Perhaps it goes without saying, but I’ll say it: a nation lacks the political, let alone moral, authority to ask or demand (as part of one or more conditions, say, for negotiations or ending its aggression or repressive forms policing or ‘security’) groups or organizations struggling for collective self-determination to renounce all use of violence to achieve their ends—particularly if that denial of self-determination is, as is often the case, part and parcel of outside and more powerful parties systematically failing to recognize their human rights: civil, political, social, cultural, and economic—all the more so if the demanding state itself achieved collective self-determination through violent means (war, rebellion, revolution, terrorism, what have you) or typically resorts to violence when conventional and nonviolent political methods (diplomacy, negotiation, sanctions, etc.) fail or, and often relatedly, employs state violence to assert its political will on other nations (for whatever reason: ideological domination, regime change, resource exploitation, a more congenial economic environment …). Conceding this does not amount to an implicit or roundabout justification or warrant for the particular means of violence such groups or organizations may choose in their struggle (although it’s not difficult to understand why those who are frequently subject to state terror often defend themselves with terrorist means readily available to them) for which they are morally responsible, hence accountable (consider the Sorelian-like celebration of violence or the romantic militarism that finds easy justification for acts of terrorism).1 Indeed, it may be the case that the humanitarian-inspired constraints of just war theory (especially jus in bello) should, more or less, be applied to groups like the Palestinians in their struggle for collective self-determination (this applies as well to those seeking to secede from existing states, which I believe, with Allen Buchanan, should be understood only as a remedial right, a ‘last resort response to serious injustices’2).
Speaking of the Palestinians, it’s useful to remind ourselves that, under international law, in the words of Richard Falk, “Palestinian resistance to occupation is a legally protected right,” one that arises in the first instance from two documents: the 1960 Declaration on the Granting of Independence to Colonial Countries and Peoples and the Fourth Geneva Convention and its subsequent protocols. As argued in a couple of articles Falk co-authored with Burns Weston,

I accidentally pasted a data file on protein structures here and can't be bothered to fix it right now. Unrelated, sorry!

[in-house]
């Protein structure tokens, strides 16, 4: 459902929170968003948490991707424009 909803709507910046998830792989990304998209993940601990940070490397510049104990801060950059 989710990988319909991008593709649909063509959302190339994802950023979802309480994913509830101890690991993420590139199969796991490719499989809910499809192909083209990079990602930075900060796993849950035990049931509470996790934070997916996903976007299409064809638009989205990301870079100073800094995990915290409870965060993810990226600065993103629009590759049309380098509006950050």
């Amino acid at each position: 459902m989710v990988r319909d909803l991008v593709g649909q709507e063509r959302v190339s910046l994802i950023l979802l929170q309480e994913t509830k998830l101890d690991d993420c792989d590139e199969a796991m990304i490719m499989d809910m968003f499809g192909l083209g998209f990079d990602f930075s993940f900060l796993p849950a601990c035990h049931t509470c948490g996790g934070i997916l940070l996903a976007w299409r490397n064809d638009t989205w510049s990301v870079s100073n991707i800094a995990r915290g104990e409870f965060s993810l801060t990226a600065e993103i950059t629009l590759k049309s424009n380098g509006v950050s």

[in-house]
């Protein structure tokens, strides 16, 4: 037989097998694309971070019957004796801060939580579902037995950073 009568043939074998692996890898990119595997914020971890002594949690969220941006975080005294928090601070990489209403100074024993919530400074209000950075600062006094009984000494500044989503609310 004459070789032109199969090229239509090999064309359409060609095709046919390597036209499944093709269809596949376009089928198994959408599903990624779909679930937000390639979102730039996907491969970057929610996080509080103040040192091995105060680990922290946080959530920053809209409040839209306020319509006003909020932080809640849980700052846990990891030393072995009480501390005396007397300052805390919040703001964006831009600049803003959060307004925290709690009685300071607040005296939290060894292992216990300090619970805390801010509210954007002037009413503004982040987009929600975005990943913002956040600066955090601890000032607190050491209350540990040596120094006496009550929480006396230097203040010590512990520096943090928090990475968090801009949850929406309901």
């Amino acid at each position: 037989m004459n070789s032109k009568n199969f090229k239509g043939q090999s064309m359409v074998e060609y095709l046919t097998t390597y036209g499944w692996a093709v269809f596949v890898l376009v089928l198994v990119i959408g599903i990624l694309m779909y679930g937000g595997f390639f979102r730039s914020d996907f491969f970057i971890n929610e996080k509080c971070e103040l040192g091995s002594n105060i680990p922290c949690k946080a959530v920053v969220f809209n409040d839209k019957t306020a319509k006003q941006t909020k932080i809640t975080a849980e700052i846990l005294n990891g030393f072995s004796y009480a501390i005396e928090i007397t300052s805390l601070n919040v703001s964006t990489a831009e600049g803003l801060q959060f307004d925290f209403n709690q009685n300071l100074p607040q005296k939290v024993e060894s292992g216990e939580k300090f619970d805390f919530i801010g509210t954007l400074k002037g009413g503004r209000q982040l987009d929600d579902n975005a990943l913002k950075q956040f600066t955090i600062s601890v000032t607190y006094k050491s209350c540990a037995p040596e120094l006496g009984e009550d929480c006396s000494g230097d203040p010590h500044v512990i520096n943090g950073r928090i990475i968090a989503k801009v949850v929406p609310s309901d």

“Israel’s failures as a belligerent occupant to abide by international law amount[s] to a fundamental denial of the Palestinian right of self-determination, and more generally of respect for the framework of belligerent occupation—therefore giving rise to a Palestinian right of resistance.”
In short, Palestinians have an inalienable moral and legal right to resist an illegal and violent military occupation.
For its part, Israel has reacted to all manner of Palestinian resistance, be it violent or non-violent, with routine reliance on “excessive and disproportionate use of lethal force, including the apparent targeting of civilians and children [as well as torture and various forms of “collective punishment].” Both the creation of “facts on the ground” (e.g., ever-expanding settlements) “and the use of such force … constitute repeated and fundamental violations of the Fourth Geneva Convention, violations that amount to war crimes and crimes against humanity.”
1. This called to mind the following from C.A.J. Coady: “Those who enthuse about violence and war with a focus only on the virtues it may promote are like people who recognise the bonds of loyalty and honour amongst certain sorts of thieves and take this as a ground for advocating theft.” After William James, Coady reminds us, the “activities and contexts in which the virtues and values [e.g. the fight for justice, enthusiasm for action, striving and struggle, courage, perseverance against adversity, comradeship, overcoming of obstacles, solidarity, and self-sacrifice] that can be exhibited in war have a chance to be less damagingly embodied [indeed, Gandhi’s theory and praxis of nonviolence provides a compelling exemplification of this possibility].” Lest the wrong inference be made, I’m well aware that governments or government agencies often resort to terrorist methods for political purposes and, given the State’s monopoly (de jure or de facto) on the means of violence, among other reasons, the horrific consequences of its terrorist acts are far exceed (to date at least) those used by non-state political actors: guerrilla groups, rebels, revolutionaries, nationalists, etc., as any student of the indiscriminate bombing of civilians during the twentieth-century can attest.